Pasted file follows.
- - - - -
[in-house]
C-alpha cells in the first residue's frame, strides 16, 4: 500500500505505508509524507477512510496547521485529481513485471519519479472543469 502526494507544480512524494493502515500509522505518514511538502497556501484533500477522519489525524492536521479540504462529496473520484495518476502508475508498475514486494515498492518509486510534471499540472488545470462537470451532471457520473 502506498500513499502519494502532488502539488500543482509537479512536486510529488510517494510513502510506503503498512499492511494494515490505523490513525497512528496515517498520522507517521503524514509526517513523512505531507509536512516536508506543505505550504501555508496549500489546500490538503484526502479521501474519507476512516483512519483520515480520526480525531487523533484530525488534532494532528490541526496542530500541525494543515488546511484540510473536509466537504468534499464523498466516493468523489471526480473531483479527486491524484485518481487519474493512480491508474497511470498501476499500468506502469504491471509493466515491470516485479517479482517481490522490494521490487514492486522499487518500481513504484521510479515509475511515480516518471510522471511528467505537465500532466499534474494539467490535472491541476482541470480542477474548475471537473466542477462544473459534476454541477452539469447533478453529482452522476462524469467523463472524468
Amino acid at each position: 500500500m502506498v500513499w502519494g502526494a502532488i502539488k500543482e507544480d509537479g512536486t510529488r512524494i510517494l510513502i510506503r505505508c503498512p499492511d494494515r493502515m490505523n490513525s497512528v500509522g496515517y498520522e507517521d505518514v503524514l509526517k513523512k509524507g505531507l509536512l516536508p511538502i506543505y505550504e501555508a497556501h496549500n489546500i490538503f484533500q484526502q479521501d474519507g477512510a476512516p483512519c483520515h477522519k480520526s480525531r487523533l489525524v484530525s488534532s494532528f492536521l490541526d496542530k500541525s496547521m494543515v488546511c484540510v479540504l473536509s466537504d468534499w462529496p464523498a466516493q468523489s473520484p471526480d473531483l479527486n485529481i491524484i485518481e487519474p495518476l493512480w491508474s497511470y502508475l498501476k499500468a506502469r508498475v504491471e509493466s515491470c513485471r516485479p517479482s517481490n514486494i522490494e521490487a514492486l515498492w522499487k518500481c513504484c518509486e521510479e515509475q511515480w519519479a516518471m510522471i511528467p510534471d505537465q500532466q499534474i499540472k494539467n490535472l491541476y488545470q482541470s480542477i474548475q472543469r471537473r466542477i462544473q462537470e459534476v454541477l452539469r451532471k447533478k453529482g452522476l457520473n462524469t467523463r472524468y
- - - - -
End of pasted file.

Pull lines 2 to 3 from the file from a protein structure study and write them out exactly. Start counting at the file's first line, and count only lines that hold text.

C-alpha cells in the first residue's frame, strides 16, 4: 500500500505505508509524507477512510496547521485529481513485471519519479472543469 502526494507544480512524494493502515500509522505518514511538502497556501484533500477522519489525524492536521479540504462529496473520484495518476502508475508498475514486494515498492518509486510534471499540472488545470462537470451532471457520473 502506498500513499502519494502532488502539488500543482509537479512536486510529488510517494510513502510506503503498512499492511494494515490505523490513525497512528496515517498520522507517521503524514509526517513523512505531507509536512516536508506543505505550504501555508496549500489546500490538503484526502479521501474519507476512516483512519483520515480520526480525531487523533484530525488534532494532528490541526496542530500541525494543515488546511484540510473536509466537504468534499464523498466516493468523489471526480473531483479527486491524484485518481487519474493512480491508474497511470498501476499500468506502469504491471509493466515491470516485479517479482517481490522490494521490487514492486522499487518500481513504484521510479515509475511515480516518471510522471511528467505537465500532466499534474494539467490535472491541476482541470480542477474548475471537473466542477462544473459534476454541477452539469447533478453529482452522476462524469467523463472524468
Amino acid at each position: 500500500m502506498v500513499w502519494g502526494a502532488i502539488k500543482e507544480d509537479g512536486t510529488r512524494i510517494l510513502i510506503r505505508c503498512p499492511d494494515r493502515m490505523n490513525s497512528v500509522g496515517y498520522e507517521d505518514v503524514l509526517k513523512k509524507g505531507l509536512l516536508p511538502i506543505y505550504e501555508a497556501h496549500n489546500i490538503f484533500q484526502q479521501d474519507g477512510a476512516p483512519c483520515h477522519k480520526s480525531r487523533l489525524v484530525s488534532s494532528f492536521l490541526d496542530k500541525s496547521m494543515v488546511c484540510v479540504l473536509s466537504d468534499w462529496p464523498a466516493q468523489s473520484p471526480d473531483l479527486n485529481i491524484i485518481e487519474p495518476l493512480w491508474s497511470y502508475l498501476k499500468a506502469r508498475v504491471e509493466s515491470c513485471r516485479p517479482s517481490n514486494i522490494e521490487a514492486l515498492w522499487k518500481c513504484c518509486e521510479e515509475q511515480w519519479a516518471m510522471i511528467p510534471d505537465q500532466q499534474i499540472k494539467n490535472l491541476y488545470q482541470s480542477i474548475q472543469r471537473r466542477i462544473q462537470e459534476v454541477l452539469r451532471k447533478k453529482g452522476l457520473n462524469t467523463r472524468y